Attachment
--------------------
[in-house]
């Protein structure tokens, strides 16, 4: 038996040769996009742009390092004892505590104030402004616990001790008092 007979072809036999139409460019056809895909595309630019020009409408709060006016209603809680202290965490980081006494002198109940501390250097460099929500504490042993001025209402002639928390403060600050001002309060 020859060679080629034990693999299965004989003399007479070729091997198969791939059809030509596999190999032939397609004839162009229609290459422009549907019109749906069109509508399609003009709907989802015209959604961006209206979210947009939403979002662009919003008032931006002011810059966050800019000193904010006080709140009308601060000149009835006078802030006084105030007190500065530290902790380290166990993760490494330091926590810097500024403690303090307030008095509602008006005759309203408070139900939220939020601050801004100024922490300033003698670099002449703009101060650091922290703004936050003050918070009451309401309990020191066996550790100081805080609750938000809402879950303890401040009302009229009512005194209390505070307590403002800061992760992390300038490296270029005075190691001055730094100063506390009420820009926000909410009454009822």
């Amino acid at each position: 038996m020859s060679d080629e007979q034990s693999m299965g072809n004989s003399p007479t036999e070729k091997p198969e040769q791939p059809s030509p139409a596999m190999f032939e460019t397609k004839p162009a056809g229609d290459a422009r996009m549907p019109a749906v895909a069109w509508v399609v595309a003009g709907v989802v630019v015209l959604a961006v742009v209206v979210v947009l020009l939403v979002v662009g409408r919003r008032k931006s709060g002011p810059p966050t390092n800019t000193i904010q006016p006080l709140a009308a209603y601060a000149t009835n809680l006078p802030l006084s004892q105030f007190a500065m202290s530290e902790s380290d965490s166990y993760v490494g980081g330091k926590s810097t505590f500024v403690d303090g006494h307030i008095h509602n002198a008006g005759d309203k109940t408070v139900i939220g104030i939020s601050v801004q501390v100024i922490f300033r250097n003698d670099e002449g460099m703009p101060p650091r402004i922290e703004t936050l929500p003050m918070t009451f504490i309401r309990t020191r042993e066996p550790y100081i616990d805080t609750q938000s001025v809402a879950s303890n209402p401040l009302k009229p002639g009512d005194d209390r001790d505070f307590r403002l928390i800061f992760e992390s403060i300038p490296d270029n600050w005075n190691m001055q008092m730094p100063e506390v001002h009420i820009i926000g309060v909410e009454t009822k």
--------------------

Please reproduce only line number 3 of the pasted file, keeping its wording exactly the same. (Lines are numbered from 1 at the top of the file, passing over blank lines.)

């Amino acid at each position: 038996m020859s060679d080629e007979q034990s693999m299965g072809n004989s003399p007479t036999e070729k091997p198969e040769q791939p059809s030509p139409a596999m190999f032939e460019t397609k004839p162009a056809g229609d290459a422009r996009m549907p019109a749906v895909a069109w509508v399609v595309a003009g709907v989802v630019v015209l959604a961006v742009v209206v979210v947009l020009l939403v979002v662009g409408r919003r008032k931006s709060g002011p810059p966050t390092n800019t000193i904010q006016p006080l709140a009308a209603y601060a000149t009835n809680l006078p802030l006084s004892q105030f007190a500065m202290s530290e902790s380290d965490s166990y993760v490494g980081g330091k926590s810097t505590f500024v403690d303090g006494h307030i008095h509602n002198a008006g005759d309203k109940t408070v139900i939220g104030i939020s601050v801004q501390v100024i922490f300033r250097n003698d670099e002449g460099m703009p101060p650091r402004i922290e703004t936050l929500p003050m918070t009451f504490i309401r309990t020191r042993e066996p550790y100081i616990d805080t609750q938000s001025v809402a879950s303890n209402p401040l009302k009229p002639g009512d005194d209390r001790d505070f307590r403002l928390i800061f992760e992390s403060i300038p490296d270029n600050w005075n190691m001055q008092m730094p100063e506390v001002h009420i820009i926000g309060v909410e009454t009822k």